Preparing students for college means giving them more than a grounding in academics. Time-management skills, an ability to persevere to solve problems, and a sense of personal responsibility are also skills that schools can instill to help students navigate the challenges of higher education.
Nearly 1,000 school districts, county education offices and charter schools across California will share $200 million in state grants as part of an effort to prepare more high school students for college.
Under new federal rules, the date has moved from January to October.
California needs to produce 11.9 million degrees by 2025 to remain economically competitive.
California high school graduation rates are slightly below the national average but are rising more quickly.
One of the goals is to increase the number of computer science courses offered.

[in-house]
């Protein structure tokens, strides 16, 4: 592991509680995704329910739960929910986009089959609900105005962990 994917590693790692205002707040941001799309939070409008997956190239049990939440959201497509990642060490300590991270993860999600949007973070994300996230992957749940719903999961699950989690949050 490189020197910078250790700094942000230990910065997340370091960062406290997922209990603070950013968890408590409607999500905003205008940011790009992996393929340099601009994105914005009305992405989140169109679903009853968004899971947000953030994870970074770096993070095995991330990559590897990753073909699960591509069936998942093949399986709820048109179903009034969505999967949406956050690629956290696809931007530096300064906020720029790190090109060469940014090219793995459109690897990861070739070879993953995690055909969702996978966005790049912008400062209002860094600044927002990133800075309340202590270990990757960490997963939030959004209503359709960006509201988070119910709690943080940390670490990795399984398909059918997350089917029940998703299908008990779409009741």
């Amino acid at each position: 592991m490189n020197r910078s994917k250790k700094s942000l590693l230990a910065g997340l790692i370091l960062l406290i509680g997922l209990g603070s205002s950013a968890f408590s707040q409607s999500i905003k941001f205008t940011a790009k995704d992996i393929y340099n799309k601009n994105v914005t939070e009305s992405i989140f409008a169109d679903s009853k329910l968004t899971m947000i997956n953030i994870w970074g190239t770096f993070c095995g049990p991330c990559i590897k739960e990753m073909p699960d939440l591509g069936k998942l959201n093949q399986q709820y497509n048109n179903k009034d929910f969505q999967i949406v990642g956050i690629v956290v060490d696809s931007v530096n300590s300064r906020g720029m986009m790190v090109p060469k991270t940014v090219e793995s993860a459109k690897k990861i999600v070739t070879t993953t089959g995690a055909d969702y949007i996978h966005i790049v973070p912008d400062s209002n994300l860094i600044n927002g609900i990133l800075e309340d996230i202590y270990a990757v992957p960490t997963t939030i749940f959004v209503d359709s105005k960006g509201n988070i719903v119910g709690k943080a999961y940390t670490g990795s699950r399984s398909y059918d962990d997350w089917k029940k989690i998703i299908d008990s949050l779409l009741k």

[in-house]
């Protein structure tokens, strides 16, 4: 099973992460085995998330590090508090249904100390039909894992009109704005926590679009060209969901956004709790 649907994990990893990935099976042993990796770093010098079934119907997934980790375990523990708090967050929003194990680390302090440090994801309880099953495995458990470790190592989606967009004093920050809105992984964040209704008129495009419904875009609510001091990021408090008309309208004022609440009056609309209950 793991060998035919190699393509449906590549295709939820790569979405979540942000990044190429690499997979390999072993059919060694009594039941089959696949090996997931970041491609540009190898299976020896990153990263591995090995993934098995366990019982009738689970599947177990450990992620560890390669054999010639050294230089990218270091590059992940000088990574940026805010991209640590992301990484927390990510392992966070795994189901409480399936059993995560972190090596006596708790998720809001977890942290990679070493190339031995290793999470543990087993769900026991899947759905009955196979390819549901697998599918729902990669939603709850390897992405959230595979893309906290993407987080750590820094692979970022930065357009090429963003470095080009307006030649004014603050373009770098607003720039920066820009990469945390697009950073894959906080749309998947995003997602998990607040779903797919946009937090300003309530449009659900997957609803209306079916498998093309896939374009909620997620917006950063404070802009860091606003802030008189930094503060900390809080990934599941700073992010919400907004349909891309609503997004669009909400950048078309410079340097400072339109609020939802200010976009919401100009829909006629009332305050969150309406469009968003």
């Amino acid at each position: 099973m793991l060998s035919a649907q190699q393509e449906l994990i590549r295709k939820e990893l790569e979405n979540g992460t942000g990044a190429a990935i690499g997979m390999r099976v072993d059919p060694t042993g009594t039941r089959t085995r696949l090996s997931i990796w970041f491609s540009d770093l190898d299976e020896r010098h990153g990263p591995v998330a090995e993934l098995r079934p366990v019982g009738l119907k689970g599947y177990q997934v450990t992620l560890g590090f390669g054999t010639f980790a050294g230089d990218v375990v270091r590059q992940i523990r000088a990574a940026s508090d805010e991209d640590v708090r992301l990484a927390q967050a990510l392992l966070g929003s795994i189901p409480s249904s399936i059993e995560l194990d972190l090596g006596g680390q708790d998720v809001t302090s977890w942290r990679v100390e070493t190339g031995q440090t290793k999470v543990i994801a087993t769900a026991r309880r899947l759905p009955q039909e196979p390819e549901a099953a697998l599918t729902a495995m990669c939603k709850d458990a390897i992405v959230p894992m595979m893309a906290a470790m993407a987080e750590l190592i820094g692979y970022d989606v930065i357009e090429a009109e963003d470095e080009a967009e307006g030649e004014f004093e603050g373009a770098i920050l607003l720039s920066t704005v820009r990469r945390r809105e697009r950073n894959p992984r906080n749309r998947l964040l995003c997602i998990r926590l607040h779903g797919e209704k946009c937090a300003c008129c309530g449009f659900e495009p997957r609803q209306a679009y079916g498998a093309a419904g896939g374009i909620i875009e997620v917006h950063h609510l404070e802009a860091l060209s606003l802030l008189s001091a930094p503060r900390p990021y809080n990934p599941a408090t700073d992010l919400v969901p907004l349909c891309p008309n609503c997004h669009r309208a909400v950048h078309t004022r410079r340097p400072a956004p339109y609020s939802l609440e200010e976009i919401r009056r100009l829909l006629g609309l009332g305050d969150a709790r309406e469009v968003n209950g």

Select campuses will partner with local clubs.
The plan includes offering more course sections and improving academic support for students.
At least 23 community colleges are offering "College Promise" initiatives.
Education officials want to ensure the indicator measures both areas of study.
The CSU system is in line for a $35 million grant if it adopts plans to boost four-year graduation rates.
Still, only a third of juniors met or exceeded standards in math.
The goal is to keep students competitive in a global market.
The new system will move away from relying primarily on test scores.